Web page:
Video of a lamb fetus in an artificial womb


#1

Originally published at: http://boingboing.net/2017/04/25/video-of-a-lamb-fetus-in-an-ar.html


#2

We should be more open-minded about vat-grown humanity. Sci-fi authors tend to get very preachy about how wonderful it is to start life as the property of one or two randomly-selected adults, but (a) it’s not like anyone’s actually tried with the vats, and (b) not every cervix opens onto a privileged fifties sitcom childhood.

When I have my hollowed-out asteroid, I’m considering going full vat. You can’t make progress if you wave a pitchfork at every new technology that comes along.


#3

That’s a weird way to describe suede.


#4

Oh God, now the anti-abortion set is going to put pictures of these things on signs and cry “abomination.”


#5

Who can forget Baby Grobags episode of MAX HEADROOM.


#6

They’ve taken the Juicero pack idea a step to far this time. As if lobster weren’t enough.


#7

What could possibly go wrong?


#8

The staff takes turns selecting music to play in the lab. Wednesdays are Frank’s day. Frank is under the impression that the proper ambience for the lab is a Korean children’s choir singing Mary Had a Little Lamb in scales slightly uncomfortable to the western ear…


#9

Little lamb, who made thee
Dost thou know who made thee
Gave thou life and…

Children’s Hospital of Philadelphia, Why you askin’?


#10

iHuman¹

  • Ordered online.
  • Conceived in vitro.
  • Delivered by drone.
  • Loved via likes.
  • Educated remotely.
  • Connected to thousands.
  • Acknowledged intermittently.
  • Career selected by algorithm.
  • Partnered via software.
  • Cared for by robots.
  • Died alone.
    Note¹: All references to deceased deleted due to inactivity.

#11

I doubt it. This sounds like the kind of thing that could push “viability outside the mother” earlier and earlier, leading to a narrower and narrower window for legal abortion under Casey.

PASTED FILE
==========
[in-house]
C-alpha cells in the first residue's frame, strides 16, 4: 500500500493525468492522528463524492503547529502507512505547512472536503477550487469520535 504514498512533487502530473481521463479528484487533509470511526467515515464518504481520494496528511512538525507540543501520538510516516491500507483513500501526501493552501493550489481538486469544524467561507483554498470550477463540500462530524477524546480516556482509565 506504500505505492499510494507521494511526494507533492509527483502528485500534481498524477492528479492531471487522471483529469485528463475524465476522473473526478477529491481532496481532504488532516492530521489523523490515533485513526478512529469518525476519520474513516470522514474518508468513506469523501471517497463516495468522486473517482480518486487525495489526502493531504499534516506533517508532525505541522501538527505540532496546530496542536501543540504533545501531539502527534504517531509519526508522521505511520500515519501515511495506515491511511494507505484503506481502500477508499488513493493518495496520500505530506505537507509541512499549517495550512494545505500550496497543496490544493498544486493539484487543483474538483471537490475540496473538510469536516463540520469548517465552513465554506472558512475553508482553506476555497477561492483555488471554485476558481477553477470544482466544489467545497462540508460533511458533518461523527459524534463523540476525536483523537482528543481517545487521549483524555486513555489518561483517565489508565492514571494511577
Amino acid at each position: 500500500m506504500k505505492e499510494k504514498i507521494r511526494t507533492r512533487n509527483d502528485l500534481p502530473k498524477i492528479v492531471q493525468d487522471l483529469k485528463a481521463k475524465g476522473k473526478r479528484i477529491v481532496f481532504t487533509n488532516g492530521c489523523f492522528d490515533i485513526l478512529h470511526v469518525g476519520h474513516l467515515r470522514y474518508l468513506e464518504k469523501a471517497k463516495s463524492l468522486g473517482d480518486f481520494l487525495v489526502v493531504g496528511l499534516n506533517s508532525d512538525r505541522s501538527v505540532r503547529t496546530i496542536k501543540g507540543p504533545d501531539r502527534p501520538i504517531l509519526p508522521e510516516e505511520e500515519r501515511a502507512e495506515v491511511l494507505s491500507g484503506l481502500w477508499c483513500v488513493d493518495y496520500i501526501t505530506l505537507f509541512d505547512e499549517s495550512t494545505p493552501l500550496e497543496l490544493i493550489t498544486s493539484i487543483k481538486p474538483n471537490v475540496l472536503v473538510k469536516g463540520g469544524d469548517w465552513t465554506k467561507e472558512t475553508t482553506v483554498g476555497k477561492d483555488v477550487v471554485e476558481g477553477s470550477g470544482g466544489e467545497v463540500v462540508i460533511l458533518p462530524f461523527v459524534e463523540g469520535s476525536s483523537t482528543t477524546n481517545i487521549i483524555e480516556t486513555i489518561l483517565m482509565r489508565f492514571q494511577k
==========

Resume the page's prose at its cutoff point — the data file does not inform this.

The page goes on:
#12

There’s a certain creepiness to this video.


#13

Interesting that there are more and more ways to inseminate and incubate, but allowing women the choice to abstain or reject those things is still taboo.


#14

On the other hand, if it could replace having to be pregnant, that would be great too.


#15

Farm-to-table is just so passé once you try blastocyst-to-sous-vide.


#16

‘Bye baby Banting, soon you’ll need decanting’


#17

This is basically a specialized version of ECMO, which is used for humans in certain situations when the heart needs to rest and can be stopped completely for weeks. It’s basically a heart-lung machine (although in this case the lamb heart is beating.) The general problem is that a significant amount of blood-thinner has to be added to keep the blood from clotting among the tubing or artificial blood oxygenator, and this hugely increases the risk to the patient of stroke.

I’m curious if the lambs died of cerebral hemorrhage, like most humans would after 4 weeks on ECMO. If that’s the case, then this still has a very limited application and is especially risky in light of the target patients - babies. I suppose it’s mainly a materials problem. Once we find good materials that blood won’t clot on, and isn’t prone to bacterial growth, this tech will jump ahead by leaps and bounds.


#18

I wouldn’t necessarily trust Papa Patriarch’s House o’ Lawmakin’ and Good Old Boys to deliver on this; but it also opens the “Well, if it’s so ‘viable outside the mother’; consider it evicted.” argument:

At present, the only argument(that doesn’t immediately boil down to ‘because sluts should suffer, obviously’) in favor of allowing a fetus to remain over the mother’s objections is that you have to kill it in order to remove it. If you can just remove it, arguments for why The Sanctity of Life™, Daddy’s frustrated parental interests, etc. preclude doing so become a bit trickier to advance.

Plus, since the axolotl tanks will inevitably be fairly pricey; we’ll have an exciting chance to see who loves fetuses a whole lot when they can be made somebody’ else’s problem; and who loves them in an ‘economists talking about revealed preference’ sense. I…suspect…that more than a few people will be way less interested in fetuses that don’t include a free uterus conscript.


#19

Yeah, something tells me the number of anti-choice folks who actually find this acceptable and will be saying something other than “force the mother to pay for all of it” will be vanishingly small.


#20

Damn. Came to say just this.